Teens found dead on Indiana trail

Police confirmed that two bodies found Tuesday were the missing teens from Carroll County: Liberty German, 14, and Abigail Williams, 13. A search was called off Tuesday afternoon, when the bodies were found near Delphi. Dave Bangert and Dwight Adams/ Jour

DELPHI, Ind. - Police confirmed the horror and fear that hung in the air around Delphi since Tuesday afternoon — the two bodies found were 14-year-old Liberty German and 13-year-old Abigail Williams.

"This is considered a double homicide investigation, and no further information will be released at this time," Indiana State Police Sgt. Kim Riley said during a news conference . Wednesday afternoon outside Delphi City Hall.

Riley and Carroll County Sheriff Tobe Leazenby had no words of comfort to offer the community. They said they wanted to protect the details of the investigation in hopes of catching the killer.

LINK | Teens found dead on Indiana trail: What we know so far

Admittedly, there is a killer — or killers — on the loose and no suspects in name or in custody, Riley and Leazenby said. They didn't comment whether this was a random act or whether the girls were targeted.

"Yes, there is somebody out there who did this, and we're going to track them down," Riley said.

That dogged determination was of little comfort to a city of 3,000 people with more questions than answers.

"It's pretty scary to think somebody is running around loose up there capable of doing that," Verlin Bohnert said late Wednesday morning as he and about 10 other retired friends discussed the killing of the two girls over coffee at McDonald's. "I hope they catch the guy because if I was a parent, I'd be scared to death up here right now."

Later Wednesday night, Indiana State Police published two photos of a man who had been photographed Monday near High Bridge about the same time the girls were walking in the area. They asked anyone who recognized the man to call the Carroll County Sheriff's Office and Delphi police at 765-564-2413. Indiana State Police can be reached at 765-567-2125.

If the topic of a killer on the streets was uncomfortable for Bohnert and his friends, who live in eastern Tippecanoe County, imagine how Tuesday's news about finding the missing girls dead hit Ron Logan. He owns the land behind the cemetery where the girls were found.

"To have anyone murdered on your property … I don't know what my feelings are right now. It caught me by surprise,” Logan said, recalling how the past two days have been filled with people — first the police, then the reporters — asking him questions upon questions.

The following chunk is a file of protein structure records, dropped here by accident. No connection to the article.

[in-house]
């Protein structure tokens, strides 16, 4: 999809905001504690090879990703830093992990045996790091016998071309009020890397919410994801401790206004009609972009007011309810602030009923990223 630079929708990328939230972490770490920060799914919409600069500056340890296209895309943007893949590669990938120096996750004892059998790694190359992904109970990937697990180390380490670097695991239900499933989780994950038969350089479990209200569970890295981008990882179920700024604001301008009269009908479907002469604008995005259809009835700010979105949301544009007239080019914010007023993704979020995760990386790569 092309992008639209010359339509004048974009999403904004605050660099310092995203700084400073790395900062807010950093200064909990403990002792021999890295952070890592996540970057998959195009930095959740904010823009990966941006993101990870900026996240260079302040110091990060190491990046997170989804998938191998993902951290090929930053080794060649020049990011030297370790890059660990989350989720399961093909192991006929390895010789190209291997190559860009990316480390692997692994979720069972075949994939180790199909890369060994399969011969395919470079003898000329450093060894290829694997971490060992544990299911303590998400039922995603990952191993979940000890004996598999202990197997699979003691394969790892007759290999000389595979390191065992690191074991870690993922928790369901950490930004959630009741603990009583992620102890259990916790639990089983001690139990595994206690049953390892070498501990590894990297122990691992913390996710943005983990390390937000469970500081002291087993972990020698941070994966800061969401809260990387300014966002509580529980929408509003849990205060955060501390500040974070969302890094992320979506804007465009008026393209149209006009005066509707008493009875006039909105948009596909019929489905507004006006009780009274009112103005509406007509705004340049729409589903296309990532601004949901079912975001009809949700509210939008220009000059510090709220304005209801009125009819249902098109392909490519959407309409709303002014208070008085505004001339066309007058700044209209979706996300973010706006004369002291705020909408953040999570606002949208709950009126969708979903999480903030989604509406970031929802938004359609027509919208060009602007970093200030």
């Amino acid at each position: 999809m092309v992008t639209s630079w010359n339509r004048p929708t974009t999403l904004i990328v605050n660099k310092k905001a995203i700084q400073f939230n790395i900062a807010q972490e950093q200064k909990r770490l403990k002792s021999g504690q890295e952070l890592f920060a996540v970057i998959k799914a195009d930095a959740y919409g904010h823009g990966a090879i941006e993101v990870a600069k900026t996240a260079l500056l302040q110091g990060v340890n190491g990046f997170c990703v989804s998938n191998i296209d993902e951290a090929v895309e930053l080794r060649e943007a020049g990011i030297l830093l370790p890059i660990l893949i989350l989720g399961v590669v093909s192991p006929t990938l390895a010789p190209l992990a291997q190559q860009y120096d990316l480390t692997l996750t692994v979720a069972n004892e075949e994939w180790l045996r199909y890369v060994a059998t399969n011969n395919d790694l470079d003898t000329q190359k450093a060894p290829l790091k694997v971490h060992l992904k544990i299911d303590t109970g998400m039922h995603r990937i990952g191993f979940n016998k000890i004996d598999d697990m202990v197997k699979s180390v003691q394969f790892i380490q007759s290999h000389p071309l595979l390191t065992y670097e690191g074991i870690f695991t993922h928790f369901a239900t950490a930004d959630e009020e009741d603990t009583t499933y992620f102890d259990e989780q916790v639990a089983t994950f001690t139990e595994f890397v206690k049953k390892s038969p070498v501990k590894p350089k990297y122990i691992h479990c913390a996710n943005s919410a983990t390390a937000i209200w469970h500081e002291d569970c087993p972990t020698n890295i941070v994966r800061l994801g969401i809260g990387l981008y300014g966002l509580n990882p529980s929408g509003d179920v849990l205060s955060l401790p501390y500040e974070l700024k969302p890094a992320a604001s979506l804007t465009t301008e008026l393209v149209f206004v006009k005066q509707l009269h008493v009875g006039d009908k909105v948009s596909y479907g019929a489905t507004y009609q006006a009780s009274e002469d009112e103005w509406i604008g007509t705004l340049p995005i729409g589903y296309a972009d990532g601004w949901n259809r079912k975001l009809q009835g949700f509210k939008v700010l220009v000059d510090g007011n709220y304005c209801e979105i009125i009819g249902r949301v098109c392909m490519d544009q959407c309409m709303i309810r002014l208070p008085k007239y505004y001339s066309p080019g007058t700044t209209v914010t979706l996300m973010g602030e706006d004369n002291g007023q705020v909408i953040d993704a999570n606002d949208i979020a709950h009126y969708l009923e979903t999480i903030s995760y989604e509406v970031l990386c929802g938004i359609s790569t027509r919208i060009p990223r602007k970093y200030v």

"I haven’t really had a chance to let it soak in," Logan said after a brief pause to think about the day's events. "I know the families.”

Logan confirmed Riley's comments that the only way back to the hilly terrain between the cemetery and the creek is by foot. He also said schools were out Thursday, Friday and Monday for winter break, which explains why German and Williams were free to roam the trails.

Logan shared happy memories of his son playing along the creek behind his house.

"My kids grew up in this area," Logan said. "He went back there with his schoolmates.

"They went back there fishing and playing in the creek. Grace of God, it didn’t happen to them.”

He paused for a second then said, "It is a different time."

PHOTOS: Investigation into teens' deaths

Riley and Leazenby refused to elaborate Wednesday about the girls' deaths or any injuries discovered to the girls' bodies during the autopsies in Terre Haute. This is the first double homicide since the 1990s, and the first child homicide in Carroll County that Leazenby can remember — and he's been a deputy since 1986.

Police asked for the community's help. Anyone who was on the trail on Monday afternoon or took pictures while on the trails is asked to contact police and shared their photographs, Riley said.

During Wednesday morning's news conference, Riley said this tight-knit community flooded police with leads about the deaths of two people found near Deer Creek on Tuesday, police said.

"Right now, we are following up on hundreds of hundreds of leads that have come in," Riley said.

People from the community here created a Facebook page to discuss the disturbing turn of events.

One photo posted on the Facebook page shows what appears to be German or Williams walking across High Bridge and has two circles indicating that there are people following the girl in the photo. It is not clear when the picture was taken, although it appears to be recent since there are no leaves on the trees.

German and Williams were dropped off near the High Bridge about 1 p.m. Monday, but they didn't return when family members planned to pick them up. The girls were reported missing at 5:30 p.m. Monday.

Search parties combed the area Monday until dark and resumed Tuesday morning. About 12:15 p.m., volunteer searchers found two bodies about 50 feet north of the Deer Creek upstream from the High Bridge, Riley said.

Asked why an Amber Alert was not issued, Riley said this particular case did not fit the criteria for an alert.

"Even if we would have put an Amber Alert out, it wouldn't have done this case any good," Riley said.

"The short period of time and the location where the bodies were found, it would not have helped us in finding them," he explained.

Investigators were back at the crime scene Wednesday east of the cemetery on Carroll County Road 300 North. People in dive suits could be seen from the road, and police dogs were visible from the road, too.

Riley and Leazenby declined to elaborate on what they were doing, other than to say they were gathering evidence.

NBC NEWS CHANNEL VIDEO:

J&C breaking news reporter Ron Wilkins can be reached at 765-420-5231; follow on Twitter @RonWilkins2

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